In Indiana, for example, Republican candidates for the usually low-visibility offices of Indiana secretary of state and state treasurer received an average of 58% of the Indiana vote from 2010 through 2018, indicating that around 58% of Hoosiers normally vote Republican. But in legislative elections held after the Republican-dominated state legislature redrew district lines in 2011, Republicans won a full 71% of state House seats – and 74% in the state Senate. This clearly suggests gerrymandering.
That was true of the U.S. House as well. In Ohio’s most recent midterm election in 2018, Republican candidates for the U.S. House got 2.3 million popular votes, or 53%, compared with 2.1 million for Democrats.
Yet because of gerrymandering, even in a Democratic wave year, Republicans won 75% of Ohio’s U.S. House seats. Thus, Republicans were able to win a super-majority (three-quarters) of Ohio’s House delegation with only 52% of the popular vote.
The recent Republican advantage in gerrymandering isn’t the only reason for the GOP’s current structural advantage in American politics. Geographic clustering makes a difference too.
People who vote Democratic tend to be concentrated in big cities, where large minority populations live. So Democratic U.S. House candidates usually receive large majorities of the vote in urban districts: 70%, 75%, even 80%.
But that’s a wasteful majority. They need only 51% to win those seats.
If the surplus Democratic voters were to move to rural and exurban areas, they would make these areas more competitive for their party. Lifestyle preferences are not easily changed, however.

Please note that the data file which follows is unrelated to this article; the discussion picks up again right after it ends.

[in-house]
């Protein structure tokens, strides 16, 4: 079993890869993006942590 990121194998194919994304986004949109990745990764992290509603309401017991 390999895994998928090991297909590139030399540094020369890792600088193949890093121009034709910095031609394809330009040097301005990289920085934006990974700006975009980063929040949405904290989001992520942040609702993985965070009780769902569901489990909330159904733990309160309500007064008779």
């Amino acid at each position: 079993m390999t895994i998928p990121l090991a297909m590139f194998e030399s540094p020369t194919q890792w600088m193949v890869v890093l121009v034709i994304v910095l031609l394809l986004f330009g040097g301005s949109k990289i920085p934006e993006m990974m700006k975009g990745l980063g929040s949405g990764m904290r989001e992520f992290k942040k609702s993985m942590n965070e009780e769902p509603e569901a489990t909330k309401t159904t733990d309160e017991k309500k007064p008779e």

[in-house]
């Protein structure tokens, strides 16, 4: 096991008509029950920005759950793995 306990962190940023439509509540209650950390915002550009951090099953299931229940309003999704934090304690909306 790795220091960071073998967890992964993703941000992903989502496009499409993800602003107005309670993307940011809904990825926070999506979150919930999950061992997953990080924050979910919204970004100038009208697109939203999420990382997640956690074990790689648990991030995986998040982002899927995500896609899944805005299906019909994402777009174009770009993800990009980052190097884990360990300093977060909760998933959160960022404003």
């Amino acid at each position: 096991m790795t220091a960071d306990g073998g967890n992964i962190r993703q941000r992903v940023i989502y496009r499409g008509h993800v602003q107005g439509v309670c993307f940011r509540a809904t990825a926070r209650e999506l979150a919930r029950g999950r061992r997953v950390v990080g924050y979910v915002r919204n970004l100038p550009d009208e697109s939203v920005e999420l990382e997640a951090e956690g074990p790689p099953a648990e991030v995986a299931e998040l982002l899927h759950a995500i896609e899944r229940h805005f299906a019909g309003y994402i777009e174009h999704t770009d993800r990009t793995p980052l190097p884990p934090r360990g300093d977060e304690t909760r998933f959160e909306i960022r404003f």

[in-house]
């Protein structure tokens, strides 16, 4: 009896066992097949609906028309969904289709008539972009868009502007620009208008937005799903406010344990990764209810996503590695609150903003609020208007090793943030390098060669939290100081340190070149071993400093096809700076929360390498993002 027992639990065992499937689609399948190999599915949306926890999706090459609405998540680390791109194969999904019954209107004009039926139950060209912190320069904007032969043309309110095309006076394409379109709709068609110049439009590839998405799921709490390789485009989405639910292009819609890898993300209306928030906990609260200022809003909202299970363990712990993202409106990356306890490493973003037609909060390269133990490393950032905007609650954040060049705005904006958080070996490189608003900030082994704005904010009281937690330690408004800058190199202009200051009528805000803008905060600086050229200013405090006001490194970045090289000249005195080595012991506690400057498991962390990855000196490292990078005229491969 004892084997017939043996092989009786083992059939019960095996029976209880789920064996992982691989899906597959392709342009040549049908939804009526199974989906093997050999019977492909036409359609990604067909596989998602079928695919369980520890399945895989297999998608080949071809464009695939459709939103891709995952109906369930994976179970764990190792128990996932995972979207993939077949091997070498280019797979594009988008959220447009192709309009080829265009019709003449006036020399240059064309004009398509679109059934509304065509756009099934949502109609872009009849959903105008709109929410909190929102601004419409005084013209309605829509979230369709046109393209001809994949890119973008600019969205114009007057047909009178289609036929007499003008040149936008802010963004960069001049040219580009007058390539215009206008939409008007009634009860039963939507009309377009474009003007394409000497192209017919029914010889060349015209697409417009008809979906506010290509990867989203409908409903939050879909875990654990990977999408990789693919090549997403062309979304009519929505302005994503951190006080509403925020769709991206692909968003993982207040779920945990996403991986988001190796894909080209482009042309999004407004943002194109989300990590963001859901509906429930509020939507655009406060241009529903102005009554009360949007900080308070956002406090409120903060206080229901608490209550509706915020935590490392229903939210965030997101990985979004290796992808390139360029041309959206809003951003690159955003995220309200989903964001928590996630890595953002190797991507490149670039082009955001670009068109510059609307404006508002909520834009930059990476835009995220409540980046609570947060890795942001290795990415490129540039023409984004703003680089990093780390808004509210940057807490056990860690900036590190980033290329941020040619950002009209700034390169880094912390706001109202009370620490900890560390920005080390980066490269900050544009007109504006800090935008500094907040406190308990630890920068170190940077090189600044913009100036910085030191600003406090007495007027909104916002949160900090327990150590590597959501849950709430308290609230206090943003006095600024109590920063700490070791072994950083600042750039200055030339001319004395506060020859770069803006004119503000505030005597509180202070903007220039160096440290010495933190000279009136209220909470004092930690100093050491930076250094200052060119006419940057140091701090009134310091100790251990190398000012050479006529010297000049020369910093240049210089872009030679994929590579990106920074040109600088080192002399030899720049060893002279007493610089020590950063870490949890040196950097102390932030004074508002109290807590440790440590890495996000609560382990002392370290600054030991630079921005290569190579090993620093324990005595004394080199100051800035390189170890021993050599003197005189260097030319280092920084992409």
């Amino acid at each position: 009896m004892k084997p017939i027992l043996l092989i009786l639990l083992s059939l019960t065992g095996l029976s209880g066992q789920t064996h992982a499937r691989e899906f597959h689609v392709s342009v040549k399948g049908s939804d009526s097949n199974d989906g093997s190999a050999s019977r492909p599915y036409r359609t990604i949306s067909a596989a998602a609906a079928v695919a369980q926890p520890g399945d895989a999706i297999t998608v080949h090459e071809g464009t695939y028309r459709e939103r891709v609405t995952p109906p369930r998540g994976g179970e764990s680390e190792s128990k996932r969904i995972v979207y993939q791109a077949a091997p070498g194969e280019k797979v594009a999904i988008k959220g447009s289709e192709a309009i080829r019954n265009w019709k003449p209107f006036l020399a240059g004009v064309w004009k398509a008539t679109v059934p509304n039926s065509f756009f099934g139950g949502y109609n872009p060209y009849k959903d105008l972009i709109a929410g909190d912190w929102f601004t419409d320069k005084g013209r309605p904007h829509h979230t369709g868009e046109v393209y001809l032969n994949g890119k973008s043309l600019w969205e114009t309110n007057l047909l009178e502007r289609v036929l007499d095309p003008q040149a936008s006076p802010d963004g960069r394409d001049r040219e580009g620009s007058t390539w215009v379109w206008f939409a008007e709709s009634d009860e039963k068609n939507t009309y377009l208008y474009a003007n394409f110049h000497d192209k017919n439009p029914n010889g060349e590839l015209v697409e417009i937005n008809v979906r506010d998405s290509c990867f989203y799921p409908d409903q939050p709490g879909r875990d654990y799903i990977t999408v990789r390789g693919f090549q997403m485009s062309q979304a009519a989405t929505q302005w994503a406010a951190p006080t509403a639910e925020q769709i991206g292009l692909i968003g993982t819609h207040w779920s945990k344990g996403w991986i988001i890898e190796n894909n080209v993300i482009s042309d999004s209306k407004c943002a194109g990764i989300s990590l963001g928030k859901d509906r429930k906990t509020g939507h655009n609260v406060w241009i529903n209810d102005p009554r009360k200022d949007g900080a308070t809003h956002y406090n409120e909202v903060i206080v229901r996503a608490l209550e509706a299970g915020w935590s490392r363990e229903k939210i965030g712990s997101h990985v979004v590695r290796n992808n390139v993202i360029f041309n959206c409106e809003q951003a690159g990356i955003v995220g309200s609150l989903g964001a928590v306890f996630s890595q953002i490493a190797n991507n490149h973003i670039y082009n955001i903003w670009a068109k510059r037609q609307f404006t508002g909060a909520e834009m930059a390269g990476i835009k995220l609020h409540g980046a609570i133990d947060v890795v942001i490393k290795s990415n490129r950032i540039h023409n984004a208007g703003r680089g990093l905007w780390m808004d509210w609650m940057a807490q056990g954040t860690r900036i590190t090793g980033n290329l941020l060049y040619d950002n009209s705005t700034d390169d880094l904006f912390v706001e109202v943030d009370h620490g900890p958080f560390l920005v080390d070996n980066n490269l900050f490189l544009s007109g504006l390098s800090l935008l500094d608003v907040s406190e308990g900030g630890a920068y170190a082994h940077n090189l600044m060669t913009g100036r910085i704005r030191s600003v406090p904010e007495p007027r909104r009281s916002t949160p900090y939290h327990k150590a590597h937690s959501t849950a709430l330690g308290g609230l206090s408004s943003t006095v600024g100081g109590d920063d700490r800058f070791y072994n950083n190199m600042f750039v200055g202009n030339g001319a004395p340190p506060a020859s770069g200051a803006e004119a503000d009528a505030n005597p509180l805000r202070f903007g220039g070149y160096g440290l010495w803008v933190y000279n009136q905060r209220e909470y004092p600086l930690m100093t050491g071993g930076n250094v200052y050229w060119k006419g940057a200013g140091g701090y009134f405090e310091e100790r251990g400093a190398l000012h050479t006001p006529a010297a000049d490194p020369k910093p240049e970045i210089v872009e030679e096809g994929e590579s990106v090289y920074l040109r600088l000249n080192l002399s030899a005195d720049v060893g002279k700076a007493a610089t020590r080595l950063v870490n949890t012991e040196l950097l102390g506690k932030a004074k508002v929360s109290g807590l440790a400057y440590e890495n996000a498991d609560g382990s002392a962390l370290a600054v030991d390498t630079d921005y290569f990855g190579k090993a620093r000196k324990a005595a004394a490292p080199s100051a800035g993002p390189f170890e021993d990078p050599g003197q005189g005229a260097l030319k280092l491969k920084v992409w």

Gerrymandering distorts more than the election chances of the two parties’ candidates. It affects the policies that state legislatures and Congress pass.
Here’s what those majorities do with their power.
When states have heavily Republican-dominated legislatures, those legislatures are likely to pass laws sharply restricting abortion and voting rights, banning mask mandates to deal with the COVID-19 pandemic and permitting the carrying of weapons without permits.
Where Democrats control state legislatures, they have often passed dramatically different policies, including expanded voting and abortion rights.
After the 2020 Census, the partisan effect of gerrymandering has been more limited. That’s because gerrymanders after the 2010 Census were so effective in squeezing out the maximum number of seats for their party that dominant state legislative parties are now mainly trying to fine-tune their earlier efforts.
But the 2020 gerrymanders have had another pernicious effect. The fine-tuning, intended to shore up the dominant party’s existing areas of strength, means that the number of competitive U.S. House districts has been whittled to a new low - probably less than one in every 20 House seats.
As a result, the number of districts safe for one party has skyrocketed.
In these districts, the elected representative can pay attention to only his or her own party’s activists and identifiers; the other party can be safely ignored. So the U.S. House becomes increasingly divided between undiluted right - or Trumpist - and left wings, neither with any incentive to compromise.
Gerrymandering thus becomes yet another way in which the institutional rules of U.S. politics - for instance, equal representation of states in the U.S. Senate regardless of population, the Senate filibuster and the Electoral College - can limit majority rule.
This article is republished from The Conversation under a Creative Commons license.